Under the hood is an all-new 3.0-liter, turbo V6, pumping out an impressive 355 horsepower and 354 lb.-ft. of torque at just 1,700 rpm. For comparison, the A-Spec model we loved featured a 272-horsepower, turbo 4-cylinder, so it’s a solid upgrade.
Harnessing all that power is an updated 10-speed automatic which can shift up to 40% faster when you’re using the paddle shifters. Standard on the Type S, optional on other TLX models is Acura’s Super Handling All Wheel Drive (SH-AWD to those in the know) that divvies up the power as needed.
This makes the Type S very quick off the line – below 6 seconds to 60 mph – but you are fighting the weight of a relatively large vehicle with all-wheel-drive. Acura makes it worth the wait (and the weight!) with an active exhaust system adapted from the NSX. Unlike some manufacturers that pump in pre-recorded sound into the cabin (we’re looking at you, BMW) in the right mode and rpm, the Type S lets more of the engine’s natural sound into the cabin, and it’s luscious and addicting, but remains well-mannered and refined at the same time.
As much as we love the throaty singing voice, it’s the handling that really wows us. It starts with steering that is light and feelsome, but also extremely quick and agile. A small tug of the wheel and the Type S turns NOW.
The Super Handling all-wheel drive makes this an easy car to drive quickly by shuffling the power to the wheels that need it most. In regular driving it provides a rear wheel drive feel that’s pure sport sedan.
That makes the S-Type perfect for carving up traffic (it would be a thrill on an autocross course), or tackling your favorite twisty road or freeway on ramp (it would also be a thrill on a road course). The stoppers are up to your shenanigans – thank you Brembo front brakes! – and with the adaptive damper control, you can enjoy a relatively smooth ride or dial it up for more aggressive going.
Even in Comfort setting, ride is on the firm side, and we guess that those big 20-inch wheels and tires plus that added bracing behind the rear seat has something to do with it, but we applaud Acura’s decision to make the Type S one for the drivers and not overly compromised towards luxury.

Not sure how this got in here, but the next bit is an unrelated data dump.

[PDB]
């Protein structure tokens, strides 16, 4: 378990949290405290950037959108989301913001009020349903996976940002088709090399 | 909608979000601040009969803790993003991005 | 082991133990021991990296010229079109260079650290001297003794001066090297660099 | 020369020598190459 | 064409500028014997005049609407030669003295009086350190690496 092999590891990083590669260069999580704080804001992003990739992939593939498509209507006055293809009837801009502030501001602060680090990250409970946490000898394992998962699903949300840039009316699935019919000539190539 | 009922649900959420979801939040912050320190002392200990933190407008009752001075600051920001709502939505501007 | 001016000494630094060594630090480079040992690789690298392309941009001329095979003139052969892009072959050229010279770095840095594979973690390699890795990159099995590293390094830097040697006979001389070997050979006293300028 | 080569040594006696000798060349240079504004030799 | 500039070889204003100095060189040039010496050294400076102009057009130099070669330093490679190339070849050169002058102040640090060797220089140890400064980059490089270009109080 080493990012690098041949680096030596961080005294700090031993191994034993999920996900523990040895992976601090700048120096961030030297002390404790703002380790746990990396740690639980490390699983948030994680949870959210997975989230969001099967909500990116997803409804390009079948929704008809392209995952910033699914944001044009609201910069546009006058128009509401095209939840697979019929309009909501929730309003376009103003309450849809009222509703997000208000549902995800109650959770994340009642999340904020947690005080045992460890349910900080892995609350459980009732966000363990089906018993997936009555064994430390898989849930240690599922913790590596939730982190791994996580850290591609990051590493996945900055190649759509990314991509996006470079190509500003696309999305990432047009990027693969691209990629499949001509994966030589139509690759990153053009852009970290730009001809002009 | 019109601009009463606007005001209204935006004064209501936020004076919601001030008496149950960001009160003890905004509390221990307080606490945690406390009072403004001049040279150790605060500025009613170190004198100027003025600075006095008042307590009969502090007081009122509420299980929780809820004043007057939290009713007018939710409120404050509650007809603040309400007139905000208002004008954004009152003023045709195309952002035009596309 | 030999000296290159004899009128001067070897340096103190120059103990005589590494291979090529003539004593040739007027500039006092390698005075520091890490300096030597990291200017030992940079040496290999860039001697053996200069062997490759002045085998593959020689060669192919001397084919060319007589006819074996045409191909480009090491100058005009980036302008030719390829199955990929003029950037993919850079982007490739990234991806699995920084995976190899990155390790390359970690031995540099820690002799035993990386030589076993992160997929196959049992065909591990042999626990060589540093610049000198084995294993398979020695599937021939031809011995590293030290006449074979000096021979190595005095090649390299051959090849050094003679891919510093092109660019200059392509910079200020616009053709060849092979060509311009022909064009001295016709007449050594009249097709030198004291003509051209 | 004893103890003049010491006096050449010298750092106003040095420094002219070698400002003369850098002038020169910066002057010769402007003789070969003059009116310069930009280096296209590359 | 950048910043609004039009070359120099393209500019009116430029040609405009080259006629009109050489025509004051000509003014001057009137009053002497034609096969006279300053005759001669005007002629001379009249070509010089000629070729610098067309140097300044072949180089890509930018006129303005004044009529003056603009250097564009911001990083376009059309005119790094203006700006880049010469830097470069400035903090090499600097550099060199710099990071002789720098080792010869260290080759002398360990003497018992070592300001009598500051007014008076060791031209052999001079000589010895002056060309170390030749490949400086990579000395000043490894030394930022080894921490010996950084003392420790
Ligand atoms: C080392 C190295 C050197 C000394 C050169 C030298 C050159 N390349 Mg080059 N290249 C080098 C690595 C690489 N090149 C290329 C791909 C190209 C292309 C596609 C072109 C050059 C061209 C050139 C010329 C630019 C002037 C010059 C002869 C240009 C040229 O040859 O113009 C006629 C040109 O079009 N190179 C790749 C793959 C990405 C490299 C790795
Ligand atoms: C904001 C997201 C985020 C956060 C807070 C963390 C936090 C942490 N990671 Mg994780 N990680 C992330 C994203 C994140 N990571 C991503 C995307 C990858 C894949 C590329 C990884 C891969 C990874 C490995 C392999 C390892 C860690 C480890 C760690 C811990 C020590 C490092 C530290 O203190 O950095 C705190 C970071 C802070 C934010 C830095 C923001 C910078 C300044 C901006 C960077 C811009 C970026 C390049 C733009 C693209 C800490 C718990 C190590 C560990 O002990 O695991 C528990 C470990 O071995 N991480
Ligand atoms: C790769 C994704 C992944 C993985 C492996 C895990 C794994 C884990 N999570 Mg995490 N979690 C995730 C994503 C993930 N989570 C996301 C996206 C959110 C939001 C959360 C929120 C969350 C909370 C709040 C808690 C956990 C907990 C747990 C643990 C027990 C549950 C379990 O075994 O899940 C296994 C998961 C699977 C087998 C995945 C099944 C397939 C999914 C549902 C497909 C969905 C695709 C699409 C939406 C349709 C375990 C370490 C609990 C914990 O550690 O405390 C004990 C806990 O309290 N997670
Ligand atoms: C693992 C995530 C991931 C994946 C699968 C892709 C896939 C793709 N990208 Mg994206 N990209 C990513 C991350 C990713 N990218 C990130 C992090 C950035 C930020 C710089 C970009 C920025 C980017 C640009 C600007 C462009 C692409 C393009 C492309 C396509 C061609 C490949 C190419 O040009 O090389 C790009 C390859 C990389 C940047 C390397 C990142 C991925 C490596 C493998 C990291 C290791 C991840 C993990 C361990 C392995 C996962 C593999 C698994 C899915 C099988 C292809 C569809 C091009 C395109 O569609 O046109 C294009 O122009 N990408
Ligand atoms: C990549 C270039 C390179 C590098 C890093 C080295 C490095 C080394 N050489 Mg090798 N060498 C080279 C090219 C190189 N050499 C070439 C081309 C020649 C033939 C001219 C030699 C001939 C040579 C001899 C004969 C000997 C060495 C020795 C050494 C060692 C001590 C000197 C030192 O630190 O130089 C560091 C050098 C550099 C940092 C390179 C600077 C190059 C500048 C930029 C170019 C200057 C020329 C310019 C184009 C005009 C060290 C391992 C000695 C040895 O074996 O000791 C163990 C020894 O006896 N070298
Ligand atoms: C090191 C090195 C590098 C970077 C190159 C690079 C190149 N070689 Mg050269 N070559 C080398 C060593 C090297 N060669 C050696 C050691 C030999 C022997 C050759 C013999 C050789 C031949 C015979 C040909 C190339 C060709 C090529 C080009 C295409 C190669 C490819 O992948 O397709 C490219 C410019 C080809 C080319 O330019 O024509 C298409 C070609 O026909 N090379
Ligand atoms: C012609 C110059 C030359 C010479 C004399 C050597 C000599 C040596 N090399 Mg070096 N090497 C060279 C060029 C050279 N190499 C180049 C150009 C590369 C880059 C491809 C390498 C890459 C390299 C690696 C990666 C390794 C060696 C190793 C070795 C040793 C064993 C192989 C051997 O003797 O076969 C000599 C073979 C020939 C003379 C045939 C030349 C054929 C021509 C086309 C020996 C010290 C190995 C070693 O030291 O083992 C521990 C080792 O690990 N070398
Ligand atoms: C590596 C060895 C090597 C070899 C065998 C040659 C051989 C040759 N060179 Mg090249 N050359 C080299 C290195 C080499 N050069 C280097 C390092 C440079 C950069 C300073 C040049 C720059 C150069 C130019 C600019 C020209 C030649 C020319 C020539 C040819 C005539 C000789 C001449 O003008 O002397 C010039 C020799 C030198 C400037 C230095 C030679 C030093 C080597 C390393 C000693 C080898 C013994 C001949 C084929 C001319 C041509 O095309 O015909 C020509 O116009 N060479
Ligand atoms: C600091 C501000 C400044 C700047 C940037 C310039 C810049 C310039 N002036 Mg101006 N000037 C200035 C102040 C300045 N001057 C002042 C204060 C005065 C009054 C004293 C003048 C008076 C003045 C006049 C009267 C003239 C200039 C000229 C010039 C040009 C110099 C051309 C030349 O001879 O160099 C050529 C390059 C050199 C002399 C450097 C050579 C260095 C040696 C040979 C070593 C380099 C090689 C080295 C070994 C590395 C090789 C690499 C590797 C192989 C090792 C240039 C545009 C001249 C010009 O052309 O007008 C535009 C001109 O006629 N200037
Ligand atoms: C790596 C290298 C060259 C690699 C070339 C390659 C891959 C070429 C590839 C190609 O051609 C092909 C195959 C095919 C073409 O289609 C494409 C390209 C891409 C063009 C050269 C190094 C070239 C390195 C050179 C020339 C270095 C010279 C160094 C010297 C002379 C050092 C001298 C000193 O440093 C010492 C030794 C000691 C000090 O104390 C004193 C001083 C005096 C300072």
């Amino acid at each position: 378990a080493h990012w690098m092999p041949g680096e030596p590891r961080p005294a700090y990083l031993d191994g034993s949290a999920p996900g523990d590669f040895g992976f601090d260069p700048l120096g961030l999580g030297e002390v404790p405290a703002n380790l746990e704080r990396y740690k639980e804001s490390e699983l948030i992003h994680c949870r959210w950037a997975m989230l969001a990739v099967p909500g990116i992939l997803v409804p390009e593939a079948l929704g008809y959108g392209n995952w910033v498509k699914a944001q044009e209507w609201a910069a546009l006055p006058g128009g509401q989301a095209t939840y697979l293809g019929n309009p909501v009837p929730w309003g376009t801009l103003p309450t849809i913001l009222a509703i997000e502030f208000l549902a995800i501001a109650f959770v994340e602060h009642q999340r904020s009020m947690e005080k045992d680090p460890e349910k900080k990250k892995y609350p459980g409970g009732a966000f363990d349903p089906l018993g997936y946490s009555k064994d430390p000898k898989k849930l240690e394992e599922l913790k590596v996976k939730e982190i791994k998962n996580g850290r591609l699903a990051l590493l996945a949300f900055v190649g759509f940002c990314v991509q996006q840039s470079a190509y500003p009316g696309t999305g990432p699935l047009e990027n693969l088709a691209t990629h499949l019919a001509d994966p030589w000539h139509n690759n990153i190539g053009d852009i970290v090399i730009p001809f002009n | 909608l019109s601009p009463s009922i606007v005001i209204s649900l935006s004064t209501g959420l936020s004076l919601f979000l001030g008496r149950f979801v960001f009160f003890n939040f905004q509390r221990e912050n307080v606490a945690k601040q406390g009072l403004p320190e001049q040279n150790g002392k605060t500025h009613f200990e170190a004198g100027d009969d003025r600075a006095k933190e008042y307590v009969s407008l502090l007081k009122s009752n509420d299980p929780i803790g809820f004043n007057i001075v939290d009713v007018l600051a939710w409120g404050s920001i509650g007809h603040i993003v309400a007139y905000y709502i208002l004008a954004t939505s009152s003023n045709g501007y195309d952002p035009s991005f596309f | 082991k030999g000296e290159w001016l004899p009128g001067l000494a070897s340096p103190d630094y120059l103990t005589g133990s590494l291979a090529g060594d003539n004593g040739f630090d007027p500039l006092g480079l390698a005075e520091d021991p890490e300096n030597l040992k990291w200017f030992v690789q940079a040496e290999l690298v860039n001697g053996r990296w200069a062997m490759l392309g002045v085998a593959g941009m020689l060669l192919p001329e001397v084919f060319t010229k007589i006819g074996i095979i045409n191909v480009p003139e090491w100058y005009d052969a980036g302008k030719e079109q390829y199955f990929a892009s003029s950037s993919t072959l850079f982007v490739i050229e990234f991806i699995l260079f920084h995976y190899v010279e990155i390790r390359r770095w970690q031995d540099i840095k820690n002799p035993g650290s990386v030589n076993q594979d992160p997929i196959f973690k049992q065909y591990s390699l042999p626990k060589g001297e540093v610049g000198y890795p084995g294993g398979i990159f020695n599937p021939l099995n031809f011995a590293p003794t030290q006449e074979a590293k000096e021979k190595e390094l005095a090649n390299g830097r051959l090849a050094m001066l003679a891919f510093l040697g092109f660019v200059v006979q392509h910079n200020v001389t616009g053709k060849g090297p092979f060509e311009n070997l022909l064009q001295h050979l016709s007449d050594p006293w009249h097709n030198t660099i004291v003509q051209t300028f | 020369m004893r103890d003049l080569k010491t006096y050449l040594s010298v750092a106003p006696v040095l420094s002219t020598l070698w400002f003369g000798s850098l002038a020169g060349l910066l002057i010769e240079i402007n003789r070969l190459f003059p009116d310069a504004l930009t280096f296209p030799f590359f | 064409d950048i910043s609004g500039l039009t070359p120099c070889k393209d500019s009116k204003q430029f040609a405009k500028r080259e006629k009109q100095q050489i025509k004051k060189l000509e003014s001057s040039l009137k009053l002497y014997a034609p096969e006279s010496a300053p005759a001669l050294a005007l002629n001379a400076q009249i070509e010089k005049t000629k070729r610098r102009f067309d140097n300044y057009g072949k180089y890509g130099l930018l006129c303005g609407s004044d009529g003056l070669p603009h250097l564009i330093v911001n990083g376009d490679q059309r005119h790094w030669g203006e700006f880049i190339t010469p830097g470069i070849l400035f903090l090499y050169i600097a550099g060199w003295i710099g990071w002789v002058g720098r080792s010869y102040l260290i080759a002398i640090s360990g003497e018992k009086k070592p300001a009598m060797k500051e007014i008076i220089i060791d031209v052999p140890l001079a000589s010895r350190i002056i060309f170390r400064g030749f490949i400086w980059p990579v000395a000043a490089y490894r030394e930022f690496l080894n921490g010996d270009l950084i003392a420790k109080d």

It’s an entirely livable ride handling balance, but if it’s not your cup of tea, there are other lovely TLX models that won’t ruffle feathers! (And are still a joy to drive)
Am I the Type S type?
You could be. At the top of the line of the TLX Lineup, our Type S with performance tires started at $53,100. Add $500 for the gorgeous Tiger Eye Pearl, and $1,025 for destination, and we rang the bell at $54,625.
The big dog in this segment would be the BMW M340i, which is a fantastic sport sedan. At $61,875, it is a serious step up, and we’d also point out that the TLX is almost the size of a BMW 5-series, feeling like you get a lot more sport sedan for your hard-earned buck. We’d also put the Lexus IS500 in the fray, again like the BMW, it’s more expensive at $62,000, a smaller vehicle and the Lexus’ case, rear wheel drive only, but Like the Acura it feels special.
Of course, the most attractive competitor lives at the Acura Dealership, if you don’t need all the performance goodies like the powerful V6, the TLX A-Spec is a lovely driver’s sedan, and at $47,775, it’s pretty wonderful, too. We’d probably pony up for the Type-S, but the A-Spec is a significant savings, and overall, any TLX is a great way to go.
The 2022 Acura TLX Type-S is a gorgeous, thrilling sport sedan that puts the Europeans on notice!
Ben Lewis grew up in Chicago, and after spending his formative years driving sideways in the winter – often intentionally – moved to sunny Southern California. He now enjoys sunny weather year-round — whether it is autocross driving, aerobatics, and learning to surf.